Originally posted June 12, 2013
HOUSTON (BP) -- Challenging days, both in the culture and in the church, call for an unprecedented faithfulness in prayer, Executive Committee President Frank Page told messengers to the Southern Baptist Convention's annual meeting in Houston June 11.
"Most everyone knows of my most recent efforts in these past months to persuade Scouting leaders to maintain a policy which I believe upholds a commitment to morality. That battle was lost. It broke my heart," Page said.
"Most of us know that in a few days we can expect the Supreme Court to issue a ruling about the constitutionality of DOMA, the Defense of Marriage Act," he said. "We need to pray like never before. We are under attack. The worldview of God and our Lord Jesus and the Holy Spirit is under attack."
Instead of advancing as it ought, the Southern Baptist Convention in some ways is guilty of sliding backwards, Page said, adding that the world is winning too many battles and "the evil one has splintered God's people into so many directions that unity is at best an elusive goal."
Page mentioned an initiative -- Great Commission Advance -- which he said will have "an extremely impressive and hard launch" at next year's annual meeting in Baltimore.
"Great Commission Advance is an effort in partnership with our entities, with our seminaries, our mission boards, our state convention partners, our pastors and churches to present to this convention that which is called Great Commission Advance," Page said. "Part of it is the 1% Challenge we've already started."
Earlier in the day, Page had said that if Southern Baptists would just give 1 percent of budget more through the Cooperative Program, "next year we'd see $100 million go to support our seminaries, our mission work and all the ministries of the Southern Baptist Convention."
Page thanked SBC President Fred Luter for leading Franklin Avenue Baptist Church in New Orleans to take the 1% Challenge.
"We will be talking more about Great Commission Advance, but I want you to know as your Chief Encouraging Officer, I am not ready to back down, back off or back up from God's call for us to be a Great Commission people," Page said. "I want you to be a part of moving forward, not moving backward, but moving forward for the glory of God and for the cause of Christ."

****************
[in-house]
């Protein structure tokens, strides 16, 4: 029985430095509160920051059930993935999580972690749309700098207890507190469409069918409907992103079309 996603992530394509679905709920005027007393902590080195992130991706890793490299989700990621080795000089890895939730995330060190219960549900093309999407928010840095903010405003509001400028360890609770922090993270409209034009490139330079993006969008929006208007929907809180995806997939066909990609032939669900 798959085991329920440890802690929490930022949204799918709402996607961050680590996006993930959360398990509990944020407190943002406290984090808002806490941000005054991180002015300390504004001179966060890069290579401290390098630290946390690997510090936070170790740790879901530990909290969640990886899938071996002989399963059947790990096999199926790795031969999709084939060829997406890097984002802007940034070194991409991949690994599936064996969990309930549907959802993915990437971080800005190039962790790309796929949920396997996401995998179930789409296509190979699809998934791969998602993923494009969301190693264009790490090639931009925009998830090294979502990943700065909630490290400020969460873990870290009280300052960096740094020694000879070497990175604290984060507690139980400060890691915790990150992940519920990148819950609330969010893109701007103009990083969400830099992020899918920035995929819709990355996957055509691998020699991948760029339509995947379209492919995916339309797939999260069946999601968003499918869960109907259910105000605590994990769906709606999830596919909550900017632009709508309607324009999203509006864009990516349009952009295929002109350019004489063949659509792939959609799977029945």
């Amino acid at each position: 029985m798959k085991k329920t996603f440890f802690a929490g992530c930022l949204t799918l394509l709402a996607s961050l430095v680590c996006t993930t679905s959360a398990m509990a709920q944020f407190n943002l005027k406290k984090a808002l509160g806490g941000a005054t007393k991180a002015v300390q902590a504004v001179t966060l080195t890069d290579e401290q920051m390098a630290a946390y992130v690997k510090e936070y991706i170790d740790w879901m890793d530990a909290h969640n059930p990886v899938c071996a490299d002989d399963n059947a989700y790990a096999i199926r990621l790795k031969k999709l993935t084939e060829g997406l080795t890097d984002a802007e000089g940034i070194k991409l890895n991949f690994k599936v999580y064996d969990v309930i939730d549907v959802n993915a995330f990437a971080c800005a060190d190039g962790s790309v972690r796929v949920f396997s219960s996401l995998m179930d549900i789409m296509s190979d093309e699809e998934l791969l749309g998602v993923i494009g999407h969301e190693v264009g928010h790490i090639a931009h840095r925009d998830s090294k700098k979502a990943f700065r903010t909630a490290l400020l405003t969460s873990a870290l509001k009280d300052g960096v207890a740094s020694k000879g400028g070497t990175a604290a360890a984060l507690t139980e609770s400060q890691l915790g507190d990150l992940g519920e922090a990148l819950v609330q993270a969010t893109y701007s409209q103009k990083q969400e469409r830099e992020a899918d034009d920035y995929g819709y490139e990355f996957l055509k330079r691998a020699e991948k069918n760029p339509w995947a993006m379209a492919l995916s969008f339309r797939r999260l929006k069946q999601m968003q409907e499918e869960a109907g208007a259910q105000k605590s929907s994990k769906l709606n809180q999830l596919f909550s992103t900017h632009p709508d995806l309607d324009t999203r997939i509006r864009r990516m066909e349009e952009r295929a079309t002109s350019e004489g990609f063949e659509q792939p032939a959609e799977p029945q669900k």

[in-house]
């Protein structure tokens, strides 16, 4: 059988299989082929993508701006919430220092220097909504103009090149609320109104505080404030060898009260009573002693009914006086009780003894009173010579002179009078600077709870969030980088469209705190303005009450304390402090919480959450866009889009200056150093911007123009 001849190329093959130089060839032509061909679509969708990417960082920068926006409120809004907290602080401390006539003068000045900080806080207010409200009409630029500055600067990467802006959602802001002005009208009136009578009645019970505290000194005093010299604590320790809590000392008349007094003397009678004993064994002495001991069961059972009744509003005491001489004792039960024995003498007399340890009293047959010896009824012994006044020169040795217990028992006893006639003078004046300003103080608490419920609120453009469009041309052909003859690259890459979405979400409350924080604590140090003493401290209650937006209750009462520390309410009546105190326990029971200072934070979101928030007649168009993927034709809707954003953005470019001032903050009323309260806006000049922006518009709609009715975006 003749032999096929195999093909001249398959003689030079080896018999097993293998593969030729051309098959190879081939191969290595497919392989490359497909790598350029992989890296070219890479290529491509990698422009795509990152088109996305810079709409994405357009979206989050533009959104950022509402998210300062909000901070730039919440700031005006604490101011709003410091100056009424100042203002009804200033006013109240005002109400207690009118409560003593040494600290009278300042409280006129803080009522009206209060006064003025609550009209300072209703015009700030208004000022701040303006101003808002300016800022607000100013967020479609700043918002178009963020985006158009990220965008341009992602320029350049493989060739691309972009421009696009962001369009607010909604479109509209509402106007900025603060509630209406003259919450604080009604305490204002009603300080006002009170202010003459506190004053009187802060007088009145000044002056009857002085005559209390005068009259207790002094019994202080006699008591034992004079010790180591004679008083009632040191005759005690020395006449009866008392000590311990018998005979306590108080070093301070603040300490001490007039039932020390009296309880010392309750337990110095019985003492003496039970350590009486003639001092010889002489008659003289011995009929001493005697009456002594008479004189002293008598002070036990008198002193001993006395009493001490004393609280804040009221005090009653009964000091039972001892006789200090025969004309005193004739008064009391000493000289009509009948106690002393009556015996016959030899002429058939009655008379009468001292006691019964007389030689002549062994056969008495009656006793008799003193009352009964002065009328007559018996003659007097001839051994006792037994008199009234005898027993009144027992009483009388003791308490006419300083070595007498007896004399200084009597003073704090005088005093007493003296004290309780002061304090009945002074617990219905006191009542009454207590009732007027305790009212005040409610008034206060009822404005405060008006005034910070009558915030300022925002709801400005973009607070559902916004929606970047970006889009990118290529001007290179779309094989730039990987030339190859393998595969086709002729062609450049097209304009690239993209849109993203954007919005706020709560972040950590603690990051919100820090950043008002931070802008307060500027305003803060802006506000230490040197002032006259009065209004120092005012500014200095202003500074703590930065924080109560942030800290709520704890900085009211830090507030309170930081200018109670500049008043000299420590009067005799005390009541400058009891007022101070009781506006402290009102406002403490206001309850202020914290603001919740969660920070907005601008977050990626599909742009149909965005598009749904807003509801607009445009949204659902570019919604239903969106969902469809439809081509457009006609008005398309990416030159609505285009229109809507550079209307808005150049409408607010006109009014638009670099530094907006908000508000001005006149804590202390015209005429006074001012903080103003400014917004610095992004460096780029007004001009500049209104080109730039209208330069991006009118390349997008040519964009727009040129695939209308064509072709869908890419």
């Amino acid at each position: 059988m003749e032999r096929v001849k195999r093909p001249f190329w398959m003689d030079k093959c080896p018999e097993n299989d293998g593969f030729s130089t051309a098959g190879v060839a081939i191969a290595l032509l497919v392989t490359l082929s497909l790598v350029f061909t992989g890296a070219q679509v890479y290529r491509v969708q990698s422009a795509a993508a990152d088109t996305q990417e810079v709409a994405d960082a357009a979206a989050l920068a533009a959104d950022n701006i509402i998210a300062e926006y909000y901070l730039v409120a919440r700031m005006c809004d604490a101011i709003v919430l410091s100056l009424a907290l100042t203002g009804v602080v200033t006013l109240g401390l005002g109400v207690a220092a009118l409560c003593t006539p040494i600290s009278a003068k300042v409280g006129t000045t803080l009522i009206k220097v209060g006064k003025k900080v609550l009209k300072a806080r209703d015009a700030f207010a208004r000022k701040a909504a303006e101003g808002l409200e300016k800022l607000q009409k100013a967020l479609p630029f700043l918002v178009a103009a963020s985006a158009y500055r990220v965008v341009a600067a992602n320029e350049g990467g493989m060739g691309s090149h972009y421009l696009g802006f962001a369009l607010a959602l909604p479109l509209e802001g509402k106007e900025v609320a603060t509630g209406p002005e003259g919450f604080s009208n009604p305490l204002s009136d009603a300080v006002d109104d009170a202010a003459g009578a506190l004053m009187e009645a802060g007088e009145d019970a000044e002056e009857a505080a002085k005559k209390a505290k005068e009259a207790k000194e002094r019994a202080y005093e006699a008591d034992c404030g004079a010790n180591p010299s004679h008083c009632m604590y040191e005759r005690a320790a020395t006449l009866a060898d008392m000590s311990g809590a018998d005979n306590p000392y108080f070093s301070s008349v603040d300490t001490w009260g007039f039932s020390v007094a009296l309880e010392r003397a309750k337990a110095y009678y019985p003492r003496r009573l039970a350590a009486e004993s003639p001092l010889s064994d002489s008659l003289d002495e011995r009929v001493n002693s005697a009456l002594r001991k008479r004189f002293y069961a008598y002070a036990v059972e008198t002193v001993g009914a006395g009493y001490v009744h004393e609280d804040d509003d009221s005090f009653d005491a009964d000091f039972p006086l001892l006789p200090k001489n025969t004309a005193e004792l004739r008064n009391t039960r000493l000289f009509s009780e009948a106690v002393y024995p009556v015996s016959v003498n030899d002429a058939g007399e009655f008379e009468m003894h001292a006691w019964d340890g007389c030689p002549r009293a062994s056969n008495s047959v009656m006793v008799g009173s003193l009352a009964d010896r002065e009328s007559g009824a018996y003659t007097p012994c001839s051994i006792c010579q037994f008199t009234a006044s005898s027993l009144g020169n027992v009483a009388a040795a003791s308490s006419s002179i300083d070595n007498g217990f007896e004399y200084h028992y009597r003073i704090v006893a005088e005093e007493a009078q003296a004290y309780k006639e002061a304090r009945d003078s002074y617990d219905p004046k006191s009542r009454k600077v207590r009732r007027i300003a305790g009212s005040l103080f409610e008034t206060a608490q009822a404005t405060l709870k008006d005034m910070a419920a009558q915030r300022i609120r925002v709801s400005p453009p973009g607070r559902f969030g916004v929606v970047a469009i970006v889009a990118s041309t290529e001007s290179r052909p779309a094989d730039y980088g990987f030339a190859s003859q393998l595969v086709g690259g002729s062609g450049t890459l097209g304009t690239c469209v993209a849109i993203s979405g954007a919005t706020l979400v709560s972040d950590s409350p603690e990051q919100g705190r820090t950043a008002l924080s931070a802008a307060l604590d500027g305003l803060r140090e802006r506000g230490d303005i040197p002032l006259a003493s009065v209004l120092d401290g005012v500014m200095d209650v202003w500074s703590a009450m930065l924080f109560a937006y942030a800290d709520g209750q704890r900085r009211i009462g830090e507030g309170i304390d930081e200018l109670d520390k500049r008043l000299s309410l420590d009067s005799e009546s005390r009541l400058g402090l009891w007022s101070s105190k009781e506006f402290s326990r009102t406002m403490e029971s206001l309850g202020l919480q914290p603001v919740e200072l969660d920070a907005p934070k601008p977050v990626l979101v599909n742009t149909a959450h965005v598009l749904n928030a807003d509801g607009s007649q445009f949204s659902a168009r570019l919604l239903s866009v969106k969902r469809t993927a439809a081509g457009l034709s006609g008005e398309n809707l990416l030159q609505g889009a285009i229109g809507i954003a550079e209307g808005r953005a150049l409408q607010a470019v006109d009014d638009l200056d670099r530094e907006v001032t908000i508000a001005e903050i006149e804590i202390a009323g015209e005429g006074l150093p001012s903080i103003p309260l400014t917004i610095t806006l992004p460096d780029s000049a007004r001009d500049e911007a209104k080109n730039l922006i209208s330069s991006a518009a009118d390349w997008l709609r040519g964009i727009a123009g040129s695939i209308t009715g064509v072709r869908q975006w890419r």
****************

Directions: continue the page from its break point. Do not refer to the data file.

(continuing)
Page recapped some of the ways he has worked during the past year to help turn the convention to a more God-honoring direction in key areas: prayer, ethnic participation and Calvinism.
Gary Frost, vice president for the North American Mission Board's Midwest Region, and Gordon Fort, senior vice president for prayer mobilization and training at the International Mission Board, joined Page on the platform to pray for revival and unity within the convention.
During the past year, Page has been calling for increased involvement from ethnic groups in the leadership of the convention, and he reported that he has seen some encouraging signs.
Of the Hispanic Advisory Council in particular, Page said, "Information has been received, encouragement is deepening and this fastest-growing ethnic group is stepping up to the plate in involvement in Southern Baptist missions and ministries."
By the year 2050, Page said, there will be no majority population in the United States. Instead, everyone, including Anglos, will be part of a minority people group. "And to reach this world for Christ we need to do it together," Page said.
Page was joined onstage by pastors A.B. Vines and K. Marshall Williams of the African American Advisory Council and professor Daniel Sanchez of the Hispanic Advisory Council to pray for unity among ethnic groups in the task of accomplishing the Great Commission.